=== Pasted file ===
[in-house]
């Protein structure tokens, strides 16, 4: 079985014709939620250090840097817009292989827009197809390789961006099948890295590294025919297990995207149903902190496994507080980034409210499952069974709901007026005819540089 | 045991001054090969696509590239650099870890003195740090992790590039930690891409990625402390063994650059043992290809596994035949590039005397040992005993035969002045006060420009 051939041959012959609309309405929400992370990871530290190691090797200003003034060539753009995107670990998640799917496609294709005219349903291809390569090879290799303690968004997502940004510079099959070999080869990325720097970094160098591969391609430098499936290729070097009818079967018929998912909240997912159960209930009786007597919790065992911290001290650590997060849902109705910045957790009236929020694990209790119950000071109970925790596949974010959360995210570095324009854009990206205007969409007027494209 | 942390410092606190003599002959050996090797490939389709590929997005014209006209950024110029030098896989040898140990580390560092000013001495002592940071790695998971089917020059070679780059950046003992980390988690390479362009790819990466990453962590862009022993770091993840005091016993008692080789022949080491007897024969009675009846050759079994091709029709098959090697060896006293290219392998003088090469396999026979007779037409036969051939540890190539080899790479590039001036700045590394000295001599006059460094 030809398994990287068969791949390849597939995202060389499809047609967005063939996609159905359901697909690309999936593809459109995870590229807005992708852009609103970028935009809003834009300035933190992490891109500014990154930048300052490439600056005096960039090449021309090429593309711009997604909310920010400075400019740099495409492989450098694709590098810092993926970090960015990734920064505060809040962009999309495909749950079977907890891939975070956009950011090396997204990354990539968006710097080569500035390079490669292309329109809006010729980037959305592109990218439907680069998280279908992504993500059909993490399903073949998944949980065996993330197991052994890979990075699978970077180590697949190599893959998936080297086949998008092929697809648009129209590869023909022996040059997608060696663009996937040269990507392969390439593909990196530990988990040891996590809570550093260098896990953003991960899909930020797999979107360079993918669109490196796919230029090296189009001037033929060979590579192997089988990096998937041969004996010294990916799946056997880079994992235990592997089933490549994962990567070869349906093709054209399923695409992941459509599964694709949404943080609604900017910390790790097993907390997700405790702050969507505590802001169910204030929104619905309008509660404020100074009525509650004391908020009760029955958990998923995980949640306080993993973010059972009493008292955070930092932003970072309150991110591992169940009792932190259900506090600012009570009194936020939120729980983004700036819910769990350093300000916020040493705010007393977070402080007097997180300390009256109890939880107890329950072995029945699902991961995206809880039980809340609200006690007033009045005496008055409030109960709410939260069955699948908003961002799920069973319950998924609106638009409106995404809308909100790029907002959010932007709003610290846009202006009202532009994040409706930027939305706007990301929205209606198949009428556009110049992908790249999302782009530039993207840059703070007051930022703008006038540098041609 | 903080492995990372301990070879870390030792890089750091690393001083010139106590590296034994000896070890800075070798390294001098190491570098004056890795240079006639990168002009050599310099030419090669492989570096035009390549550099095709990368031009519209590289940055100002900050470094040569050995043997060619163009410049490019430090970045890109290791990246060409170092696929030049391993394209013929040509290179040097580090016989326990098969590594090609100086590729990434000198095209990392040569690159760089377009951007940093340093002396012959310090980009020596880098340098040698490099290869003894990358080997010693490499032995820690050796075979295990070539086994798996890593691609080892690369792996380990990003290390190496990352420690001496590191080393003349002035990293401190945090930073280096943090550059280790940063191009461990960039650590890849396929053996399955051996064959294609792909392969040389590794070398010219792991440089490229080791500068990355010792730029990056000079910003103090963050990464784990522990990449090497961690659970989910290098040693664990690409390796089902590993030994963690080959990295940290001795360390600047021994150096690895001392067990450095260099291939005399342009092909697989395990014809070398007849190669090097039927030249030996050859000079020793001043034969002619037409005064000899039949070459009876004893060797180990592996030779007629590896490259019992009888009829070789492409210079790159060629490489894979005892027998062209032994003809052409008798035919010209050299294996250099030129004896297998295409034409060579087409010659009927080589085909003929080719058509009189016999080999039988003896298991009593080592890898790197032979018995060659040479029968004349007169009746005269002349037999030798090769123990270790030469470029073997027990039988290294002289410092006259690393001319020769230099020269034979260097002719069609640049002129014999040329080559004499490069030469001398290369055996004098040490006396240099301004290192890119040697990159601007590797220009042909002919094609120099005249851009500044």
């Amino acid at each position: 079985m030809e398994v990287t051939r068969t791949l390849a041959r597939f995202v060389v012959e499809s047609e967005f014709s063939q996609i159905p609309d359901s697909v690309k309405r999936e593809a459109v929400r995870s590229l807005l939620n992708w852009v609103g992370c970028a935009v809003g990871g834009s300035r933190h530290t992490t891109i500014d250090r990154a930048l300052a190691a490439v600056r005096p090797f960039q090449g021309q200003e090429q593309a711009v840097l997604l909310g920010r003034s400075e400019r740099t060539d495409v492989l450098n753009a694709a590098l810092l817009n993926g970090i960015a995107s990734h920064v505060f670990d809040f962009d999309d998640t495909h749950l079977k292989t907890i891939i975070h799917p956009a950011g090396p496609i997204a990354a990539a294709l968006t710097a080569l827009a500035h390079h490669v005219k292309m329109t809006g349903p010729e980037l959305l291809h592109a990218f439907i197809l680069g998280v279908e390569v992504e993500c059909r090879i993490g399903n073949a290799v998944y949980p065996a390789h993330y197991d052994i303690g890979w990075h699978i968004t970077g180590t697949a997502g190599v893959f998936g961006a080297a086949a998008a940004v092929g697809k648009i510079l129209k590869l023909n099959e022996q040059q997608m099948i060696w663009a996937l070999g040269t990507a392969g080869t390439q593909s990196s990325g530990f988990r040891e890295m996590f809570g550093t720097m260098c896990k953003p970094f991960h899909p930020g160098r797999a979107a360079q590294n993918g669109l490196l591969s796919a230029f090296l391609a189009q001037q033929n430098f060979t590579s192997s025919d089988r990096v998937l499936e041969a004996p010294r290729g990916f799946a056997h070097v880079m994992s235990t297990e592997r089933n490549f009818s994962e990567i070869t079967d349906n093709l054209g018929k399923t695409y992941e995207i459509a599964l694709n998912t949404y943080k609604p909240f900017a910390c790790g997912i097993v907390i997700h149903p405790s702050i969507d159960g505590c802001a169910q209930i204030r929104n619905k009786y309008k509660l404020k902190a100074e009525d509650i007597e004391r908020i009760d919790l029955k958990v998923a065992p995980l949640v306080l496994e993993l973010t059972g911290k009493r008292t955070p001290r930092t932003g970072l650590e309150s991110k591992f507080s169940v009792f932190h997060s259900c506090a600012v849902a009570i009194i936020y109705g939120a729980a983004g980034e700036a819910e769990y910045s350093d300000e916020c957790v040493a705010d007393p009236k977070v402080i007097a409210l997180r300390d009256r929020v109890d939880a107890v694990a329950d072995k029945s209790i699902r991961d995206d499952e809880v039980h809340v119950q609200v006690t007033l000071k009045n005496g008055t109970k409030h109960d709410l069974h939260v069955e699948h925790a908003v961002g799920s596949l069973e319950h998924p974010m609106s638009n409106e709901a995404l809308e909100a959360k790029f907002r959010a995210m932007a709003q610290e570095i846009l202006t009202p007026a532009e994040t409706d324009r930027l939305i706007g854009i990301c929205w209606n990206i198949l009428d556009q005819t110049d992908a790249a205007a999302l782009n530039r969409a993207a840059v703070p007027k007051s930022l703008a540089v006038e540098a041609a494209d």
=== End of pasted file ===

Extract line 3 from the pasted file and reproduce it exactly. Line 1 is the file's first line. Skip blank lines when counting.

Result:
């Amino acid at each position: 079985m030809e398994v990287t051939r068969t791949l390849a041959r597939f995202v060389v012959e499809s047609e967005f014709s063939q996609i159905p609309d359901s697909v690309k309405r999936e593809a459109v929400r995870s590229l807005l939620n992708w852009v609103g992370c970028a935009v809003g990871g834009s300035r933190h530290t992490t891109i500014d250090r990154a930048l300052a190691a490439v600056r005096p090797f960039q090449g021309q200003e090429q593309a711009v840097l997604l909310g920010r003034s400075e400019r740099t060539d495409v492989l450098n753009a694709a590098l810092l817009n993926g970090i960015a995107s990734h920064v505060f670990d809040f962009d999309d998640t495909h749950l079977k292989t907890i891939i975070h799917p956009a950011g090396p496609i997204a990354a990539a294709l968006t710097a080569l827009a500035h390079h490669v005219k292309m329109t809006g349903p010729e980037l959305l291809h592109a990218f439907i197809l680069g998280v279908e390569v992504e993500c059909r090879i993490g399903n073949a290799v998944y949980p065996a390789h993330y197991d052994i303690g890979w990075h699978i968004t970077g180590t697949a997502g190599v893959f998936g961006a080297a086949a998008a940004v092929g697809k648009i510079l129209k590869l023909n099959e022996q040059q997608m099948i060696w663009a996937l070999g040269t990507a392969g080869t390439q593909s990196s990325g530990f988990r040891e890295m996590f809570g550093t720097m260098c896990k953003p970094f991960h899909p930020g160098r797999a979107a360079q590294n993918g669109l490196l591969s796919a230029f090296l391609a189009q001037q033929n430098f060979t590579s192997s025919d089988r990096v998937l499936e041969a004996p010294r290729g990916f799946a056997h070097v880079m994992s235990t297990e592997r089933n490549f009818s994962e990567i070869t079967d349906n093709l054209g018929k399923t695409y992941e995207i459509a599964l694709n998912t949404y943080k609604p909240f900017a910390c790790g997912i097993v907390i997700h149903p405790s702050i969507d159960g505590c802001a169910q209930i204030r929104n619905k009786y309008k509660l404020k902190a100074e009525d509650i007597e004391r908020i009760d919790l029955k958990v998923a065992p995980l949640v306080l496994e993993l973010t059972g911290k009493r008292t955070p001290r930092t932003g970072l650590e309150s991110k591992f507080s169940v009792f932190h997060s259900c506090a600012v849902a009570i009194i936020y109705g939120a729980a983004g980034e700036a819910e769990y910045s350093d300000e916020c957790v040493a705010d007393p009236k977070v402080i007097a409210l997180r300390d009256r929020v109890d939880a107890v694990a329950d072995k029945s209790i699902r991961d995206d499952e809880v039980h809340v119950q609200v006690t007033l000071k009045n005496g008055t109970k409030h109960d709410l069974h939260v069955e699948h925790a908003v961002g799920s596949l069973e319950h998924p974010m609106s638009n409106e709901a995404l809308e909100a959360k790029f907002r959010a995210m932007a709003q610290e570095i846009l202006t009202p007026a532009e994040t409706d324009r930027l939305i706007g854009i990301c929205w209606n990206i198949l009428d556009q005819t110049d992908a790249a205007a999302l782009n530039r969409a993207a840059v703070p007027k007051s930022l703008a540089v006038e540098a041609a494209d």